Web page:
Robin: So it's really an exciting appointment. And I, I have just enjoyed it from day one. The people are so passionate and committed. They have made my job ... You know, I stepped in having represented Department of Health, Family Services, you know, human-services-related agencies for the State of Wyoming as an attorney in the Attorney General's Office. And so this role was, was really, you know, fit right with that because you're providing services to Wyoming citizens. And I was very in tune to that role and what that means to Wyoming.

Robin: But you step into this position and, and I just can't say enough about the people in this, in this agency and their excitement, their passion, and their desire to really do good work for the citizens of Wyoming. So if I had to, if I had to really highlight something in my first 10 months of this job, it would be meeting the people in this agency. It's really been, it's really been an awesome experience.

Emy DiGrappa: So, yeah, I can see why you are front and center across Wyoming. What are the, you know, what is the spread? I mean, you're not just in Cheyenne, but you have your workforce across Wyoming. And so what-

Robin: Right.

Emy DiGrappa: What kinds of jobs are they doing to help people with employment?

Robin: Well, we've, we have 20 workforce centers throughout the state in the different regions. And so what they're doing is within these workforce centers, and we really want to, we want, really want to change the, the discussion around what these centers provide. When you hear people talk right now in, you know, in the current times, what you hear them talk about are these workforce centers as the unemployment office. But it is, they are so much more than that. They are the vocational rehabilitation office where individuals go to get help in that areas for training, for employment, for help with their resumes.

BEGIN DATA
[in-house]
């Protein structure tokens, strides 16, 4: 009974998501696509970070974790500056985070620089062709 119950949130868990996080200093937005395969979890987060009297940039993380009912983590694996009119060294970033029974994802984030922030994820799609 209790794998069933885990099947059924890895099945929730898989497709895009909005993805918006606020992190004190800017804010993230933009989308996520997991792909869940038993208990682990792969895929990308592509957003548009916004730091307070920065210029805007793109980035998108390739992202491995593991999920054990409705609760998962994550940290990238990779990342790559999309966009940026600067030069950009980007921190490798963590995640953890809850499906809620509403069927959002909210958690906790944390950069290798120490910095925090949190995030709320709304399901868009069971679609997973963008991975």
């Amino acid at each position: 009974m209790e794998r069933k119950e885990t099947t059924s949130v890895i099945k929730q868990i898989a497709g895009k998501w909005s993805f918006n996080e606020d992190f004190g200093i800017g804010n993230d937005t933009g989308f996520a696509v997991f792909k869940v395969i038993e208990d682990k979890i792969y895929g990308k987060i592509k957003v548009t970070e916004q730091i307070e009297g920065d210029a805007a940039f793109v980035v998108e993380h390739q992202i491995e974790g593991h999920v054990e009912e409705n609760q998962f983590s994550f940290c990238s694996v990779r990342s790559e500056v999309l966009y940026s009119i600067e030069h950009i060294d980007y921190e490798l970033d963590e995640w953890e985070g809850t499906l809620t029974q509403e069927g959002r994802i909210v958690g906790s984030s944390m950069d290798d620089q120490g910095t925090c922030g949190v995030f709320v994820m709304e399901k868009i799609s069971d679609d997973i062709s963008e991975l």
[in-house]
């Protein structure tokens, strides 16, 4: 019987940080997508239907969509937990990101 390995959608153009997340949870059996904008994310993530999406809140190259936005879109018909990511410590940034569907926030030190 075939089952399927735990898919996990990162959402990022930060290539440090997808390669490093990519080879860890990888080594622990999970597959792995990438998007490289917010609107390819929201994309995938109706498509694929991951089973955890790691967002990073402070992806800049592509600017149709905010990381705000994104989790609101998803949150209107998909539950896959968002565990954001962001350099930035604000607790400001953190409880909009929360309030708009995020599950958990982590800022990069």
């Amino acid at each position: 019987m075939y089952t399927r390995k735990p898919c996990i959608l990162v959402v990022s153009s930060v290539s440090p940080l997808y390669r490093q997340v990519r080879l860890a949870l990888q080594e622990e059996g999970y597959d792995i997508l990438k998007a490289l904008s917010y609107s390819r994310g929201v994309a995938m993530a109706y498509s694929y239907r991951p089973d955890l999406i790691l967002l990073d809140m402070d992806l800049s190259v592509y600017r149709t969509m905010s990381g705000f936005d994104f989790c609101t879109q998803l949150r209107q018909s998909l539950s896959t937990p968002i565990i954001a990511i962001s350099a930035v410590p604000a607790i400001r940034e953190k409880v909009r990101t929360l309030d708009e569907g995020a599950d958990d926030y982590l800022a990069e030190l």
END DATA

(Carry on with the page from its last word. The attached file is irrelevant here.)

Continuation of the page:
Robin: It's where people go that are on unemployment, so you can apply for unemployment in these offices. But you also can then get on our, our program called Wyoming at Work. And you can actually apply for jobs. You can go into these offices and you get help with your resume with you can do mock interviews with some of the staff in these offices. You can learn about how to answer various interview questions when you do get that interview. You, you apply for jobs. There's so much more than just the unemployment office. They're a re-employment or unemployment office.